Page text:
MILAN (Reuters) - Any potential fines Fiat Chrysler (FCA) may need to pay to settle a U.S. civil lawsuit over diesel emissions will unlikely top $1 billion, analysts said, adding the case appeared less serious than at larger rival Volkswagen VOWG_p.DE.
The U.S. government filed a civil lawsuit on Tuesday accusing FCA of illegally using software to bypass emission controls in 104,000 vehicles sold since 2014, which it said led to higher than allowable levels of nitrogen oxide (NOx) that are blamed for respiratory illnesses.
FCA’s shares dropped 16 percent in January when the U.S. Environmental Protection Agency (EPA) first raised the accusations, adding the carmaker could face a maximum fine of about $4.6 billion. The stock has been under pressure since.
Volkswagen agreed to spend up to $25 billion in the United States to address claims from owners, environmental regulators, U.S. states and dealers. FCA, which sits on net debt of 5.1 billion euros ($5.70 billion), lacks VW’s cash pile but analysts said its case looked much less severe.
While VW admitted to intentionally cheating, Fiat Chrysler denies any wrongdoing. Authorities will have to prove that FCA’s software constitutes a so-called “defeat device” and that it was fitted in the vehicles purposefully to bypass emission controls.
Even if found guilty, the number of FCA vehicles targeted by the lawsuit is less than a fifth of those in the VW case.
Applying calculations used in the German settlement, analysts estimate potential civil and criminal charges for Fiat Chrysler of around $800 million at most. Barclays has already cut its target price on the stock to take such a figure into account.
Analysts also noted that FCA’s vehicles are equipped with selective catalytic reduction (SCR) systems for cutting NOx emissions, so it is likely that any problem could be fixed through a software update.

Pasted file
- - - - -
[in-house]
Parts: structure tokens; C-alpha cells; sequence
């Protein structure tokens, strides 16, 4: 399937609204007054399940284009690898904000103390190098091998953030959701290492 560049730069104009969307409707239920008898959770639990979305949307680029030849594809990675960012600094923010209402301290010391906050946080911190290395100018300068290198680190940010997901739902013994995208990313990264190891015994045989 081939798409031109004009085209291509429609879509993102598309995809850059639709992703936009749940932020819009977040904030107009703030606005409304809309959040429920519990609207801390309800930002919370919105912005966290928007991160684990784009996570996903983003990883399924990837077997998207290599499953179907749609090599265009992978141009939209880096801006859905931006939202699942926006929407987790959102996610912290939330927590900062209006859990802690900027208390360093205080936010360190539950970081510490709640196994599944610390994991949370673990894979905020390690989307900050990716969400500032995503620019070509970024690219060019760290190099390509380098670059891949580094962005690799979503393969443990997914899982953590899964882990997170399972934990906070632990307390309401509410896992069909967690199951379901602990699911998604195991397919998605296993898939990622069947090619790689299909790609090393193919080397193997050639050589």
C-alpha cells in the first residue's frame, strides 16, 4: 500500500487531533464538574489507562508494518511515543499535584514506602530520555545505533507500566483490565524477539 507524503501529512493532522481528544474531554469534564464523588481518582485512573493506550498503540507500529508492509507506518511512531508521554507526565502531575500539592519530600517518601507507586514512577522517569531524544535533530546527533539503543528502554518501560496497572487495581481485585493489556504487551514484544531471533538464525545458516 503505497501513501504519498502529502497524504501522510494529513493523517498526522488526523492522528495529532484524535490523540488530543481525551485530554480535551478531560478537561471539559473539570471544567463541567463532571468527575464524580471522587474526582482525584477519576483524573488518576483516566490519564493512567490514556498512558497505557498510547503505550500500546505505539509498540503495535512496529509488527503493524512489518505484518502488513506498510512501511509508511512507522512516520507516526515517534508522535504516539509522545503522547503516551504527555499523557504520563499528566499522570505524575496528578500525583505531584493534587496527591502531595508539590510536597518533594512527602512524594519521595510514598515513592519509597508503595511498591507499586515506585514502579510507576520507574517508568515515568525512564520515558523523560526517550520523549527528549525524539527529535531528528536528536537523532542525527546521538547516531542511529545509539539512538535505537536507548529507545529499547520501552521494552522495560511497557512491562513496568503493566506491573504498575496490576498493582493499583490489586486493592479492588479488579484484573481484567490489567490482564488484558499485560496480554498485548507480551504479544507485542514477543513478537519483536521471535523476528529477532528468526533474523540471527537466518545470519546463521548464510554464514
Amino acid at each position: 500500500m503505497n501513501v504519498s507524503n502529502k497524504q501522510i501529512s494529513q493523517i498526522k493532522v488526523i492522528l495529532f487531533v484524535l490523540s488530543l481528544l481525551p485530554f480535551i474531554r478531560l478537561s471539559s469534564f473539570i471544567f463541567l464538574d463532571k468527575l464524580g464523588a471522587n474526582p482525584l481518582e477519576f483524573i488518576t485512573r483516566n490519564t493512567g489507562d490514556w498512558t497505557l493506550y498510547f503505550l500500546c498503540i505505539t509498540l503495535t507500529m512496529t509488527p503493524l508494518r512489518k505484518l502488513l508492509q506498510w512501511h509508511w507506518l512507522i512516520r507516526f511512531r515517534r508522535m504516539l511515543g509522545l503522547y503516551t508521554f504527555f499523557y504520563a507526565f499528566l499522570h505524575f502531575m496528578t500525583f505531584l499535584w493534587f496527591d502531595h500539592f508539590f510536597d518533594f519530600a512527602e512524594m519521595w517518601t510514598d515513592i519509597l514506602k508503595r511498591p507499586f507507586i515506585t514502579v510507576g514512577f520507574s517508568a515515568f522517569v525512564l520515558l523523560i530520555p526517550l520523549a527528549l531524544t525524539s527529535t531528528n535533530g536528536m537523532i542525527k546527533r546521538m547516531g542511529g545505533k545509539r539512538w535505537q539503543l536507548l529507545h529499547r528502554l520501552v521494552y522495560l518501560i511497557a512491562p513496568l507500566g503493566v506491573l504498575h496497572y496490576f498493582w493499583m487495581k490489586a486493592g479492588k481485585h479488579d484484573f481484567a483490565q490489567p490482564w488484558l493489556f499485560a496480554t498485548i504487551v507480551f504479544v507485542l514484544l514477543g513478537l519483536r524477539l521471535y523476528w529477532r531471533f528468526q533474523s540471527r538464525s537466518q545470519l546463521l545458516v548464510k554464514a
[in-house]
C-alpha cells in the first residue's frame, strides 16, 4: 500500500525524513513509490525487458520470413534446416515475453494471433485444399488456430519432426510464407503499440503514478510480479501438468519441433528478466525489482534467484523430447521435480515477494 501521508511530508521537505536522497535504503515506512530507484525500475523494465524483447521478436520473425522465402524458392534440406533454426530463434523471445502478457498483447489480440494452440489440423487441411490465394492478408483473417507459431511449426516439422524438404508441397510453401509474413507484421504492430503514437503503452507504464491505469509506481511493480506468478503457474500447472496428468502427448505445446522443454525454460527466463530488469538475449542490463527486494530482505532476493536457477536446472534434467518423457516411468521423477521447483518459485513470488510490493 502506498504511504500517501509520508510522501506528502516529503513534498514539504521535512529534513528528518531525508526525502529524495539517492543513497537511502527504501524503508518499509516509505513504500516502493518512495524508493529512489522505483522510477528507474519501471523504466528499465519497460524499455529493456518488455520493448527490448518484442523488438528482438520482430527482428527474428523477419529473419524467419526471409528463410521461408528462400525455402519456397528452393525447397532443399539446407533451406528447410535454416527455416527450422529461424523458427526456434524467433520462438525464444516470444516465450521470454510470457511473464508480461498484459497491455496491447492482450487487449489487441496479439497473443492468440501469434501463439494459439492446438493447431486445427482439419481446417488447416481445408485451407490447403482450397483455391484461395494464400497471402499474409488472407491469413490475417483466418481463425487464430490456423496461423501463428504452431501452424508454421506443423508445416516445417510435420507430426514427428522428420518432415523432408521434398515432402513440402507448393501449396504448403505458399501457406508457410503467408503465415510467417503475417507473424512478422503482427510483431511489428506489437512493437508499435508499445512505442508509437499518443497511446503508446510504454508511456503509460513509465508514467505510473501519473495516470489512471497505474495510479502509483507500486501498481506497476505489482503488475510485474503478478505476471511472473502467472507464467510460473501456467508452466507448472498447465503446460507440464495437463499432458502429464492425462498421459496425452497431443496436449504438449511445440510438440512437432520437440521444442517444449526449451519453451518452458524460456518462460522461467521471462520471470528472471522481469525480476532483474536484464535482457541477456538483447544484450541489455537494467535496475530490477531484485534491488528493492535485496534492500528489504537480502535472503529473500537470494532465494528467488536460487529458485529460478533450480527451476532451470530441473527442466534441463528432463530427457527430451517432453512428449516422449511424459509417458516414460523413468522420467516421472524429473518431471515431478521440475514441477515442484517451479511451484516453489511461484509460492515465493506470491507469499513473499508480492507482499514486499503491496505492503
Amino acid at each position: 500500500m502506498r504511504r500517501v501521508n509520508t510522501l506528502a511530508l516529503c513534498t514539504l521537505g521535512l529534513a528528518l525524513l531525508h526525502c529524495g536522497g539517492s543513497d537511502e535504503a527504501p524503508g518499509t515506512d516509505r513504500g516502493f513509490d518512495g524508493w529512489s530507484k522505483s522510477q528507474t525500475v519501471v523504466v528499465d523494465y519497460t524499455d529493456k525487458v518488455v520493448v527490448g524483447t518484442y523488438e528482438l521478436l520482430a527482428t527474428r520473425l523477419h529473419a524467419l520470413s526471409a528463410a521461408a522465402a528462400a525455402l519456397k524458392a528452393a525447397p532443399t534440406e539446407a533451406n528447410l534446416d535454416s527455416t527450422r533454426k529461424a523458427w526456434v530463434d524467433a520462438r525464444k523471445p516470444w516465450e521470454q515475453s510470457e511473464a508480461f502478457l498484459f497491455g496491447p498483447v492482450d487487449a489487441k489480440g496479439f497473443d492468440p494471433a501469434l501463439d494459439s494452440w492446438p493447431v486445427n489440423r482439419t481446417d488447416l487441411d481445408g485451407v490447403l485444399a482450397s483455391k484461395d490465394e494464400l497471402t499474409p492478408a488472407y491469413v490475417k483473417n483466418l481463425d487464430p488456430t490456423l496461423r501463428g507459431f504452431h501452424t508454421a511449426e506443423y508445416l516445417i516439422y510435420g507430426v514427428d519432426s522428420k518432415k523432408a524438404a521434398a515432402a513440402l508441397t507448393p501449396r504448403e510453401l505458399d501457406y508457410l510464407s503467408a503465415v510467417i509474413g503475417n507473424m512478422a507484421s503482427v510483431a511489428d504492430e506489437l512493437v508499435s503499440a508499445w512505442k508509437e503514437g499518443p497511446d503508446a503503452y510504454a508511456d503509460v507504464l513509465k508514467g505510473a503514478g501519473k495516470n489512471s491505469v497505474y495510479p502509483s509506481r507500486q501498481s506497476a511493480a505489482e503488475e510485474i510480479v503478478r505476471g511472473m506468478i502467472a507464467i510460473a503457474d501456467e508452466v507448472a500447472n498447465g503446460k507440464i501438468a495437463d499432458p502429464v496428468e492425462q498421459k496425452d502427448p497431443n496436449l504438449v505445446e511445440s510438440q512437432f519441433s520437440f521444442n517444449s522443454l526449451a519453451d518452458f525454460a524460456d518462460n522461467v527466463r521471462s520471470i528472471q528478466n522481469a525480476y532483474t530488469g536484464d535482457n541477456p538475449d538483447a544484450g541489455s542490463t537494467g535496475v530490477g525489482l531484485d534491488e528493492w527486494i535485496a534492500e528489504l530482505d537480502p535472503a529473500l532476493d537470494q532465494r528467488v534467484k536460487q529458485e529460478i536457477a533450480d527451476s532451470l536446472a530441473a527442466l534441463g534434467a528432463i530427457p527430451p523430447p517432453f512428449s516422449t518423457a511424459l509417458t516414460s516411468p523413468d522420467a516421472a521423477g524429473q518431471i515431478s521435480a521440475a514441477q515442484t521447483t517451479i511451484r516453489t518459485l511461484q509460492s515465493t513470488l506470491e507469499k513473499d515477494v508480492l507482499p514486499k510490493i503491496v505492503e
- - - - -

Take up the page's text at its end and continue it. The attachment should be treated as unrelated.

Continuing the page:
“Should this be the case, we estimate a total cost per vehicle of not more than around $100, i.e. around $10 million in aggregate,” Evercore ISI analyst George Galliers said in a note.
The estimates exclude any additional investments FCA may be asked to make in zero emissions vehicles infrastructure and awareness as was the case with VW.
FCA said last week it would update the software in the vehicles in question, hoping it would alleviate the regulators’ concern, but analysts said it may have been too little too late.
The carmaker is also facing accusations over its diesel emissions in Europe.
Investors remain wary over what any potential penalties will mean for FCA’s 2018 targets, including its promise to erase debt.
If necessary, the carmaker could consider selling some of its assets, including parts maker Magneti Marelli or luxury brand Maserati. FCA has so far excluded the need for any disposals to reach the 2018 goals.
“If FCA is required to make a substantial payment, we believe all options will be visited,” Galliers added.
Reporting by Agnieszka Flak; editing by Susan Thomas
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